Pregnancy Travel Guide

Pregnancy Travel Guide

Thinking about taking a vacation while you’re pregnant? Great! Welcome to our Trimester- by- Trimester Pregnancy Travel Guide where we point out some important things to consider before booking your trip.

Time alone with your partner before bub arrives can be really good for the two of you to have some out and connect before the madness of being new parents sets in.

Whilst your pregnancy shouldn’t put a stop to travel plans, it’s important to consider the implications of travelling throughout each different stage of your pregnancy.

Below we’ve listed a few important factors to think about specific for each trimester.

Trimester One (weeks 1-12 of your pregnancy)

This is the period of highest risk for miscarriage and developmental issues in the baby. Make sure you avoid locations with extreme temperatures and over-vigorous activities.

As this is the time most women will experience morning sickness or pregnancy nausea, its possible that travel sickness can actually make these symptoms much worse. The addition of motion sickness, not being able to lay down when you’re feeling nauseous, or not being able to reach a bathroom when you need to, could be problematic.

Flying at this stage of your pregnancy is safe, provided you have no existing pregnancy complications.

Trimester Two (weeks 13-25 of your pregnancy)

This often the best time to go on a vacation. You’re likely to be feeling at your best, nausea is likely to have abated and your bump is not uncomfortable.

The chances of miscarriage and developmental issues are greatly reduced by the second trimester.

Most airlines allow pregnant women to fly in their second trimester, however always double check the company policy and ensure you have a doctor’s certificate on hand as most will request to see this prior to boarding.

Many cruise line companies do not allow you cruise from about 24 weeks. So, make sure you check not only how far along you will be when you board the ship but also by the time you depart. You don’t want to be turned away at check-in.

It’s important to check the dates that your insurance provider covers travel while pregnant, as they do vary from company to company.

Trimester Three (weeks 26-40 of your pregnancy)

Your bump at this stage is likely to be quite large and uncomfortable. This can make sitting in the one place for long periods of time extremely difficult. Not to mention the importance of being able to keep your circulation moving. Being able to get up and move around to avoid your feet and ankles swelling up stretch your body and avoid cramping is really important.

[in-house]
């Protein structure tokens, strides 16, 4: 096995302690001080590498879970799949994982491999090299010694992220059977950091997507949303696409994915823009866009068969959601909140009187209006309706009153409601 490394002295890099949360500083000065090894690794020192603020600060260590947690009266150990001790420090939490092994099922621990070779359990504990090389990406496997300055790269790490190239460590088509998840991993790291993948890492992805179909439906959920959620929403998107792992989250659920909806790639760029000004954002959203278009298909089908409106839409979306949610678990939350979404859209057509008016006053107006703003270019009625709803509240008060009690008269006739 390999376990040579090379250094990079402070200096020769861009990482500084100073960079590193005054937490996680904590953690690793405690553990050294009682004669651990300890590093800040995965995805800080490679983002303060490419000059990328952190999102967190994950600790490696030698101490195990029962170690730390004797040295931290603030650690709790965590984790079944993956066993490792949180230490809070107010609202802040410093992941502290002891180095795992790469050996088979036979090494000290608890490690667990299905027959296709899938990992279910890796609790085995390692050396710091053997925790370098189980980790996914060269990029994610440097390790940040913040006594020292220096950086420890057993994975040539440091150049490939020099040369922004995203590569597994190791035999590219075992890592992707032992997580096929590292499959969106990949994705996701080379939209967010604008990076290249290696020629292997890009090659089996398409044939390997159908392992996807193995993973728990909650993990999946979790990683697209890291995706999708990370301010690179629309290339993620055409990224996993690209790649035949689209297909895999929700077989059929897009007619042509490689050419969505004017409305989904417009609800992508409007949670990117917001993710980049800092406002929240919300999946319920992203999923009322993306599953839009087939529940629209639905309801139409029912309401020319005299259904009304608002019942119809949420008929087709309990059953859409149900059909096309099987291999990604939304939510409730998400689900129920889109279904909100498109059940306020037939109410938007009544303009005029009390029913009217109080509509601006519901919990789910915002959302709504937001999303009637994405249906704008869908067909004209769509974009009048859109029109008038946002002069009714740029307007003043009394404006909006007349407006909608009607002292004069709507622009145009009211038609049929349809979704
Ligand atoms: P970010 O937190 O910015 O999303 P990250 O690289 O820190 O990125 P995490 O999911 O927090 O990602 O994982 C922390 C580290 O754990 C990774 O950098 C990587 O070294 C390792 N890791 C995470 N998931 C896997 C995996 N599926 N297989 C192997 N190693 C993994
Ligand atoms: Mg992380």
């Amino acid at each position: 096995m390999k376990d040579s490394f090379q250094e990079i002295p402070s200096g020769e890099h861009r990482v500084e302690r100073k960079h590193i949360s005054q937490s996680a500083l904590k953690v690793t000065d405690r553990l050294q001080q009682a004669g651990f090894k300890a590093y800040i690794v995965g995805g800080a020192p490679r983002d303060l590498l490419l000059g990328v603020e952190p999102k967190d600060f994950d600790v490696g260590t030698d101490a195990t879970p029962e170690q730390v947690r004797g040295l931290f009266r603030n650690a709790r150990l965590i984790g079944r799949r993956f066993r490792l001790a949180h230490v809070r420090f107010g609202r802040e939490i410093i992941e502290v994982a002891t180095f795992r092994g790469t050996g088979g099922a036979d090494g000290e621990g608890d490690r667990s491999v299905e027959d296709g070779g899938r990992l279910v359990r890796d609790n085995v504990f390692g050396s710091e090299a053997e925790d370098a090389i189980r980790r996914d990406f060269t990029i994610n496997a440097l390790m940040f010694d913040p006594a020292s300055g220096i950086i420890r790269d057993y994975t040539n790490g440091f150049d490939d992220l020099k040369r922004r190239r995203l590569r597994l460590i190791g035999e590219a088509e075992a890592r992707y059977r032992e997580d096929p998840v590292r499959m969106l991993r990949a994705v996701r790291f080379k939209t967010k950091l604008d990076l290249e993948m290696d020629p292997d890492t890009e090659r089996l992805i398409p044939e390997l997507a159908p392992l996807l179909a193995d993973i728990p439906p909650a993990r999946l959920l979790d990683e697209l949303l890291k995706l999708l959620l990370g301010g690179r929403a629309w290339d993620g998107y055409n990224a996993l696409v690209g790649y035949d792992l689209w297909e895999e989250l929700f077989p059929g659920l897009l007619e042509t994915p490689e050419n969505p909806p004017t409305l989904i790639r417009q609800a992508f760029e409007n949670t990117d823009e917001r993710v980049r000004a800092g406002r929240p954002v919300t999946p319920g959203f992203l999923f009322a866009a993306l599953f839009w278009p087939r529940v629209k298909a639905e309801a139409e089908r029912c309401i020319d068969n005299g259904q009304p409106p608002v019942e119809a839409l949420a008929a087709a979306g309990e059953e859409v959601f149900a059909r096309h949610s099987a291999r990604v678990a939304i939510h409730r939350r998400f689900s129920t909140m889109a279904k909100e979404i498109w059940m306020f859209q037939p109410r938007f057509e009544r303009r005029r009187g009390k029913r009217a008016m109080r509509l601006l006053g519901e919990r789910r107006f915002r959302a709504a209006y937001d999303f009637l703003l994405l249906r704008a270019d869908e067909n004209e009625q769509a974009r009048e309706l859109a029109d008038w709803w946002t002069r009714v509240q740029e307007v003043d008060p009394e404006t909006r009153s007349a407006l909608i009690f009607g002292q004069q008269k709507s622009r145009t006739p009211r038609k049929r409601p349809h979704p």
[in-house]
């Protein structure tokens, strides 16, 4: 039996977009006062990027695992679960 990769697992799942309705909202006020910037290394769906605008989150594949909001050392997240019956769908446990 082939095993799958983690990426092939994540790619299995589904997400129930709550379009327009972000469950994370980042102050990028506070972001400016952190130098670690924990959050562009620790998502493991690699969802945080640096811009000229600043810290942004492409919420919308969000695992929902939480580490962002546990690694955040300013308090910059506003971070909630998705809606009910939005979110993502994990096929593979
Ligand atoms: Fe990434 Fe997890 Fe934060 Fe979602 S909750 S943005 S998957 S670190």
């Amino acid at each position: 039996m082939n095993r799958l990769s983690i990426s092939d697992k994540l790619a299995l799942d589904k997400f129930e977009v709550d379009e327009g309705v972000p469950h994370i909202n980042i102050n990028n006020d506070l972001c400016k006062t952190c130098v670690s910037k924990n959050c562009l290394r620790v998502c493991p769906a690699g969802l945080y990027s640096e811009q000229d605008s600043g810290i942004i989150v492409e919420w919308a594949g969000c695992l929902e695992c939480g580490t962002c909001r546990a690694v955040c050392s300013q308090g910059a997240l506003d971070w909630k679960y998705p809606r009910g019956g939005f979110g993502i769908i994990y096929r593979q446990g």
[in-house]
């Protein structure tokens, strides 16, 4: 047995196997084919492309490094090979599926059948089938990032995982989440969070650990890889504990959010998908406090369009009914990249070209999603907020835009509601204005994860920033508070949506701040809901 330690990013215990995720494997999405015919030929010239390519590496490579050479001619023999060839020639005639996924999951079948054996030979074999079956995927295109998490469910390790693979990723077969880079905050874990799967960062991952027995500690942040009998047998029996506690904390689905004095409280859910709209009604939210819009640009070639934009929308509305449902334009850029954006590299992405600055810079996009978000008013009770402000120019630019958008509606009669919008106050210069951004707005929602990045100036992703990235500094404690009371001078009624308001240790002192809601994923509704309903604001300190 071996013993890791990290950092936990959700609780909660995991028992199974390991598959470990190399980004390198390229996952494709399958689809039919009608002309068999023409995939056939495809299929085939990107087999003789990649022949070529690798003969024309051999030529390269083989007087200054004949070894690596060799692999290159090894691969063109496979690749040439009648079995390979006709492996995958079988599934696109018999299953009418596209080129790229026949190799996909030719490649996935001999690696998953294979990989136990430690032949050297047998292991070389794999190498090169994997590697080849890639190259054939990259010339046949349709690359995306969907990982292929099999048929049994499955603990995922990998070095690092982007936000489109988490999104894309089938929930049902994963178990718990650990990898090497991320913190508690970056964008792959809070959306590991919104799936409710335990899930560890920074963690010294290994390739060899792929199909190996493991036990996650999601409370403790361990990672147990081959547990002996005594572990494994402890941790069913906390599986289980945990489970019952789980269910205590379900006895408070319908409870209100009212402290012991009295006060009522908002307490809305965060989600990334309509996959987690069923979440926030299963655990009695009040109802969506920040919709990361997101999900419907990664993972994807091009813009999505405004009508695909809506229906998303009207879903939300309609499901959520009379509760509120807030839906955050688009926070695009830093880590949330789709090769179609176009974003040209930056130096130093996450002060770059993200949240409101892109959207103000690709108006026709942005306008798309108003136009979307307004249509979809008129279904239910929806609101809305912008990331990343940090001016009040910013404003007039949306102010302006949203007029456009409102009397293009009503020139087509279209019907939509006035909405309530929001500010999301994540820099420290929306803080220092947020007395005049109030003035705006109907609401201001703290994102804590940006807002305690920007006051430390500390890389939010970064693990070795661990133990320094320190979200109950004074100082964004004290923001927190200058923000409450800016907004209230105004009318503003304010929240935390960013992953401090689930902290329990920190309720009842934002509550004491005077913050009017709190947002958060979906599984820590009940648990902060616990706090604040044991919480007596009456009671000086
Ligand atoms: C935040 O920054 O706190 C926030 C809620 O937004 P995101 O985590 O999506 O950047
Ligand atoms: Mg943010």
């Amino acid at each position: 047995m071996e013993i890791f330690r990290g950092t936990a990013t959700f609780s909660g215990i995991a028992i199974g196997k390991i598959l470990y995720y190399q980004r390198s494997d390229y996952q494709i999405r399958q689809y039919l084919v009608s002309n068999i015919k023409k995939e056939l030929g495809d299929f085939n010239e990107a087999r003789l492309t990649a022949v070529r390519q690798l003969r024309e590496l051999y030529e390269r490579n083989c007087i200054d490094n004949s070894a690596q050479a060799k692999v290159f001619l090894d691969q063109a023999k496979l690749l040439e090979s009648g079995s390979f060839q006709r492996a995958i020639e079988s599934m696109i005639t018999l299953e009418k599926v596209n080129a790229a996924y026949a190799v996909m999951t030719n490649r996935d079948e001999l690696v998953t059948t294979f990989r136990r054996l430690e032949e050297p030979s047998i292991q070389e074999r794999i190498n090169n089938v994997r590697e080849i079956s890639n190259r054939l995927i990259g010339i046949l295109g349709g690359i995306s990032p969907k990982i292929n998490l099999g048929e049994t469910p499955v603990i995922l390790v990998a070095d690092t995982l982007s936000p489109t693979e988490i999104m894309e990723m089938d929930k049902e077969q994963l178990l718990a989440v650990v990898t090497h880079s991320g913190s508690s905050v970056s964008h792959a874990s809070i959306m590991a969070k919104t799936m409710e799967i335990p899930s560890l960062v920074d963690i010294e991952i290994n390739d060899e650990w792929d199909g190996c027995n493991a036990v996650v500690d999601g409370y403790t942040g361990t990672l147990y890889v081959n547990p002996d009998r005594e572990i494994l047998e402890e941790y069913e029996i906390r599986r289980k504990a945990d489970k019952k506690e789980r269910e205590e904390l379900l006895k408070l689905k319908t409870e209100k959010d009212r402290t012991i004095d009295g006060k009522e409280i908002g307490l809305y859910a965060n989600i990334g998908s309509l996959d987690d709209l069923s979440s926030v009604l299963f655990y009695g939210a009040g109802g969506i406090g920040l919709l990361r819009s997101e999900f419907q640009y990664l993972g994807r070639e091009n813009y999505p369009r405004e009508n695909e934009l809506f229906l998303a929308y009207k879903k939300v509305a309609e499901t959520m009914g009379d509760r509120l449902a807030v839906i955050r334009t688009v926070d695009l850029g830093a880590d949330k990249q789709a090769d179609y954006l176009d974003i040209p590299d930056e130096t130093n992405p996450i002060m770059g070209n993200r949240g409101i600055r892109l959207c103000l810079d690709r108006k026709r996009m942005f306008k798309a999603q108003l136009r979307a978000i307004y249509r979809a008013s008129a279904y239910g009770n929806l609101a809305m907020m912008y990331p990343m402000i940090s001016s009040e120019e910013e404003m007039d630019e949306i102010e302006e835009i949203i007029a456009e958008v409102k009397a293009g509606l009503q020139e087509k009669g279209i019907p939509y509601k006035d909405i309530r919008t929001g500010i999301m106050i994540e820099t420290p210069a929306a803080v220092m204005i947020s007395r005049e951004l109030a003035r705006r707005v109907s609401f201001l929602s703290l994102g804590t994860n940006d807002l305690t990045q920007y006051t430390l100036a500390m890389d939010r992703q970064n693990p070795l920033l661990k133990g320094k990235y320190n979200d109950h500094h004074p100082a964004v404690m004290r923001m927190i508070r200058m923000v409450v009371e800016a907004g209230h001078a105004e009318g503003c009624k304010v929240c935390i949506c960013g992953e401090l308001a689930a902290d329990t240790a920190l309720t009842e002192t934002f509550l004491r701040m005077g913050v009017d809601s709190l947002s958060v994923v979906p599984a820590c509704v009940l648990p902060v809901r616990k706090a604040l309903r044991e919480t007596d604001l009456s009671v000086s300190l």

During the Third Trimester the constant pressure on your bladder will cause you to need the bathroom quite regularly, which depending on your mode of travel could present issues.

Most airlines will not allow you to fly after 36 weeks with a singleton pregnancy and 32 weeks if your carrying twins. Its important to not only check your departure date but how far along you’ll be when you return.

Most insurance providers will not give you cover if you are within 8 weeks of your due date so be sure to check out their policy before booking anything in.


Taking a little bit of extra time to carefully plan your travel while pregnant will go a long way to ensuring your trip runs smoothly and that you’re protecting the interest of yourself and your baby.

Taking Precautions

Avoid visiting countries that have a high-risk factor for disease. Protective vaccinations that you would usually have prior to visiting some of these countries aren’t advisable during pregnancy or when trying to conceive, which can leave you and bub exposed to life threatening disease and infection.

Travel Bugs

Pregnancy lowers your immune system in general, increasing the risk of an infection. When you’re travelling, contaminated water or food that cause “tummy bugs” are more likely to strike you down.

If you’re unsure about the quality of the local tap water, make sure you drink only bottled water and also use it for brushing your teeth.

Avoid ice in your drinks as this is often made from local tap water.

Be scrupulous about your hygiene, and carry antibacterial wipes or gel to keep your hands clean or wipe any surfaces where food may be present.

Stay Hydrated.

We all know how important it is to stay hydrated during pregnancy, however travel, especially on planes can dehydrate us more than usual.

MaterniTea’s full range of Herbal Pregnancy Tea blends are conveniently available in Pyramid Tea bags which means you can take them with you on the trip ensuring you’re getting all the nutrients, benefits and pregnancy support plus no fuss or mucking about with loose leaf which can be a nightmare on planes.

When we travel, we take a tea flask on board, so we have a hot cup of tea to sip on for hours and we don’t have to use those tiny tea cups. Simply ask the staff to fill your bottle with hot water and voila your Maternitea Tea is there to support your through your vacation.

To find out more about our MaterniTea Pregnancy Tea Blends visit our website

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